Burger King is ruling a larger fast-food kingdom.
The U.S.-based restaurant chain made it official Tuesday announcing that it agreed to merge with the Canada-based Tim Hortons restaurant chain. The deal, worth about $11 billion, will create the world's third largest quick service restaurant company with about $23 billion in sales and more than 18,000 restaurants in 100 countries.
The new global company will be headquartered in Canada, but each brand will be managed independently, with Burger King retaining its U.S. offices in Miami, the two companies said in a joint statement.
The new base in Canada could allow Burger King (BKW) to reduce its U.S. tax bill -- a recent report by KPMG found that total tax costs in Canada are about 46% lower than in the U.S.
These so-called inversions allow companies to transfer money earned outside the U.S. to the parent company without paying additional U.S. taxes. As more companies have used inversions, President Obama and Congress have publicly criticized the moves because it cuts into U.S. tax revenue.
Tim Hortons' stock surged 10% in pre-market trading to $82.41 after gaining $11.88, or 18.9%, to close trading Monday in New York at $74.72. Burger King's stock rose more than 2% in pre-market trading after rising $5.29, or 19.5% to close at $32.40 on Monday.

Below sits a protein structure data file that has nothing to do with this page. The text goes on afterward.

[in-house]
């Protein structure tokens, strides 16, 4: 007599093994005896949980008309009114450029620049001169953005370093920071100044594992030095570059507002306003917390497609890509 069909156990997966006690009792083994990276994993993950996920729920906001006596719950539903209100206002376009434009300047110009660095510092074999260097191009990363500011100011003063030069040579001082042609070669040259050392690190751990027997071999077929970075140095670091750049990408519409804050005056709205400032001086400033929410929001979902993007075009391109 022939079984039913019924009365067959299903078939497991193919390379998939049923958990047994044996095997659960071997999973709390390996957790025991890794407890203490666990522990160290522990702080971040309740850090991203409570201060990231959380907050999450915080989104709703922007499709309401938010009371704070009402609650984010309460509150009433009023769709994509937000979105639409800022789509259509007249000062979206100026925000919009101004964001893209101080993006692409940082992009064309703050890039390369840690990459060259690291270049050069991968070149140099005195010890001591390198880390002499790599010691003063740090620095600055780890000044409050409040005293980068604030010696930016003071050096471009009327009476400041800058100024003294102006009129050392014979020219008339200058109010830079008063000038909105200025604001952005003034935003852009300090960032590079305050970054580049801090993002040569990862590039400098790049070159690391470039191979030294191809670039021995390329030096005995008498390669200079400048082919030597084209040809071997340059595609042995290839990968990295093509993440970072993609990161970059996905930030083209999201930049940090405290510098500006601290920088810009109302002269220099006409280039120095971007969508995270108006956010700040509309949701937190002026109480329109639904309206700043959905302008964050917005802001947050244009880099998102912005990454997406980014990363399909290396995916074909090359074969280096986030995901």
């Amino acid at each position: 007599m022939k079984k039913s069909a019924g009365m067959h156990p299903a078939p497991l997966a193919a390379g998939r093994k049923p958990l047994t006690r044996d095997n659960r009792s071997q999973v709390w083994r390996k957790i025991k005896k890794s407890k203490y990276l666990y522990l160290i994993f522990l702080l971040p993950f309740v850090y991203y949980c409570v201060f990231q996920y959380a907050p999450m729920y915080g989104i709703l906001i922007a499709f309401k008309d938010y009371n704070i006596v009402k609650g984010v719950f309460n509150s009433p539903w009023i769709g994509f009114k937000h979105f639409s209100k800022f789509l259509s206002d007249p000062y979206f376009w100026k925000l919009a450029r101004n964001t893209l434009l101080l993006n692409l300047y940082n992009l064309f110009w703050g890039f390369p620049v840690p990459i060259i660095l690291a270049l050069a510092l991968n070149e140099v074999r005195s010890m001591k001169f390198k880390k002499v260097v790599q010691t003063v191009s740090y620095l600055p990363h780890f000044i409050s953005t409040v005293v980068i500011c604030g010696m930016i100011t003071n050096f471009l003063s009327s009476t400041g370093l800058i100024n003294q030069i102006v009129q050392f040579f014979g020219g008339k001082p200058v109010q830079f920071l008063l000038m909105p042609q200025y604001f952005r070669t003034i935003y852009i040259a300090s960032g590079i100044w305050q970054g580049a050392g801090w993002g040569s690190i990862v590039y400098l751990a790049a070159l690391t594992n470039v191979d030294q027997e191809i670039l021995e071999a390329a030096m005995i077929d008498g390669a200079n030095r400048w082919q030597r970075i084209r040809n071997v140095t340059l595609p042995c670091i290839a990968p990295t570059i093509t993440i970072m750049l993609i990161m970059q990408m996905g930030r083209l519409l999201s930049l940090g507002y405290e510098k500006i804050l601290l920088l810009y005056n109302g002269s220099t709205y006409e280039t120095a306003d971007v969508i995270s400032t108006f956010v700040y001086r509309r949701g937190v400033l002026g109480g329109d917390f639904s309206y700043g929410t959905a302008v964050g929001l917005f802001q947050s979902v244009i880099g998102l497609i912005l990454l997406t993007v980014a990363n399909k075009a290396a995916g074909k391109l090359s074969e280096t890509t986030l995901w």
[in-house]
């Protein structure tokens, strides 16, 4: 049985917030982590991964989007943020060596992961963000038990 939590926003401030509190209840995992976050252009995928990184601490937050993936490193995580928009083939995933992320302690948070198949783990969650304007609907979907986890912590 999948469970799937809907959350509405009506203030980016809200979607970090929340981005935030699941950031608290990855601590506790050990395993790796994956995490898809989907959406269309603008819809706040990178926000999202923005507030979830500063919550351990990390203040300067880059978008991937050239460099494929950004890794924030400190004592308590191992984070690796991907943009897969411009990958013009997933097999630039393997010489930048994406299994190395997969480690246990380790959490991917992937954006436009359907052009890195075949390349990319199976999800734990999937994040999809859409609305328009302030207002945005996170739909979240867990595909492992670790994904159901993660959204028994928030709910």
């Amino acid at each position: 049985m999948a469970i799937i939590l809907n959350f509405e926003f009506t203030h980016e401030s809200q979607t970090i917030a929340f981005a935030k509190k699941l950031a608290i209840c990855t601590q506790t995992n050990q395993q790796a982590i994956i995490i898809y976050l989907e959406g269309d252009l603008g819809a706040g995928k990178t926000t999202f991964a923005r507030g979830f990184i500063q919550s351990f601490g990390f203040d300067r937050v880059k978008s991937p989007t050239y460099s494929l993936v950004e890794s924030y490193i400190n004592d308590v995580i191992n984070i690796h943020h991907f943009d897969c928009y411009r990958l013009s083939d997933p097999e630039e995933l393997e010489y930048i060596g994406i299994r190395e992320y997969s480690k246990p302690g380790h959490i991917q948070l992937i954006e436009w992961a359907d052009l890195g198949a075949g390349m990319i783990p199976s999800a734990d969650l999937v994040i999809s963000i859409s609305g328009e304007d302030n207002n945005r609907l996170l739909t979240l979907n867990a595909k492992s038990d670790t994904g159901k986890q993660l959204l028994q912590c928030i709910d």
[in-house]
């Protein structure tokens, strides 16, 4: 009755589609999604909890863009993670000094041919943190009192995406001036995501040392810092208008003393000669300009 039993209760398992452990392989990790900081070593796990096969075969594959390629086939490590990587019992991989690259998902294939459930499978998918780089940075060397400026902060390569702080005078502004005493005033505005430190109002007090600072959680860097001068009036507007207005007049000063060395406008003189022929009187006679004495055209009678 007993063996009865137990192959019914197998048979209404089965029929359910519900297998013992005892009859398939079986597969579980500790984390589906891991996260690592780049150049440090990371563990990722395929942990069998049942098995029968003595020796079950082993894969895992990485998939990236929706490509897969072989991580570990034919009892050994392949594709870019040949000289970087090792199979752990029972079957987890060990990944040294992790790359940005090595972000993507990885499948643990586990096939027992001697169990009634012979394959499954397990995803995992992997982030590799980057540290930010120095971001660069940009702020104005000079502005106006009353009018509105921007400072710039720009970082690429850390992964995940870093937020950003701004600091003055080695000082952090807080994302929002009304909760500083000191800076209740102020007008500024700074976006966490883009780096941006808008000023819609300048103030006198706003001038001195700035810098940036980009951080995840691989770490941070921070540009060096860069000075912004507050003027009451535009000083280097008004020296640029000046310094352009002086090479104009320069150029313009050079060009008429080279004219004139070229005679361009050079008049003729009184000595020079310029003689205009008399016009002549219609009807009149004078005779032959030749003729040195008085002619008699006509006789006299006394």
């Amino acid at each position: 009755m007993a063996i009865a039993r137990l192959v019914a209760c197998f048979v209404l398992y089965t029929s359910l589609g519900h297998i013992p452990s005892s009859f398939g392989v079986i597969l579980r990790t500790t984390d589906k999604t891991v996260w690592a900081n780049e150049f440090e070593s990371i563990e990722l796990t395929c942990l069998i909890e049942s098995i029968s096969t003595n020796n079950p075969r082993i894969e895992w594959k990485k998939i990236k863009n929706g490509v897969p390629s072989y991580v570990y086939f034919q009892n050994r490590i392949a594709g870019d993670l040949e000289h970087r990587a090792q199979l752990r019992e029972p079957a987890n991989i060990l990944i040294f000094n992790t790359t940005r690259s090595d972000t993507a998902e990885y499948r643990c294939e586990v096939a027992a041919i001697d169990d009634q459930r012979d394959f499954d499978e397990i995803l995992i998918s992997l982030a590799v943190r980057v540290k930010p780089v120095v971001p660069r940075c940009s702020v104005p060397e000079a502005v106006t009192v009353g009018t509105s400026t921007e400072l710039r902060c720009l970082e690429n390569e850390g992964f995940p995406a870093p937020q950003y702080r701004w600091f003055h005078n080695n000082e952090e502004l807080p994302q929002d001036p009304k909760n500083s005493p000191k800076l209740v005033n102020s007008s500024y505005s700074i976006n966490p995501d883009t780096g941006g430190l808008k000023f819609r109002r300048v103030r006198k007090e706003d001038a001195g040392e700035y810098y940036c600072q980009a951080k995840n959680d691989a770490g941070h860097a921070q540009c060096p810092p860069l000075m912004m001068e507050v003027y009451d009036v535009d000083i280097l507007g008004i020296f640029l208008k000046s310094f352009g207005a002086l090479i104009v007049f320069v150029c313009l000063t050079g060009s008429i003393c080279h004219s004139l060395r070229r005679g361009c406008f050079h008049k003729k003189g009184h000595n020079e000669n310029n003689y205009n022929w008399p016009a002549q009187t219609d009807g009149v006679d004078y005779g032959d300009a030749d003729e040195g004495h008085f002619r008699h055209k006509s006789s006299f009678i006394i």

Tim Hortons (THI) shareholders will get $65.50 in cash and 0.8025 common shares of the new company for each share owned, under the terms of the agreement.
"By bringing together our two iconic companies under common ownership, we are creating a global (quick service restaurant) powerhouse," said Alex Behring, executive chairman of Burger King and managing partner of 3G Capital, the majority owner of Burger King.
Behring will become executive chairman and director of the new company, while Burger King CEO Daniel Schwartz will become group CEO and handle day-to-day management, and Tim Hortons CEO Marc Caira, as vice-chairman and a director, will handle overall group strategy and global business development, the companies said.
The new company is expected to trade on the New York Stock Exchange and the Toronto Stock Exchange.
"As an independent brand within the new company, this transaction will enable us to move more quickly and efficiently to bring Tim Hortons iconic Canadian brand to a new global customer base," Caira said. "At the same time, our customers, employees, franchisees and fellow Canadians can all rest assured that Tim Hortons will still be Tim Hortons following this transaction, including our core values, employee and franchisee relationships, community support and fresh coffee."
Warren Buffett's investment firm Berkshire Hathaway committed $3 billion of preferred equity financing for the deal, but will not have any participation in the management and operation of the business, the companies said.
Contributing: The Associated Press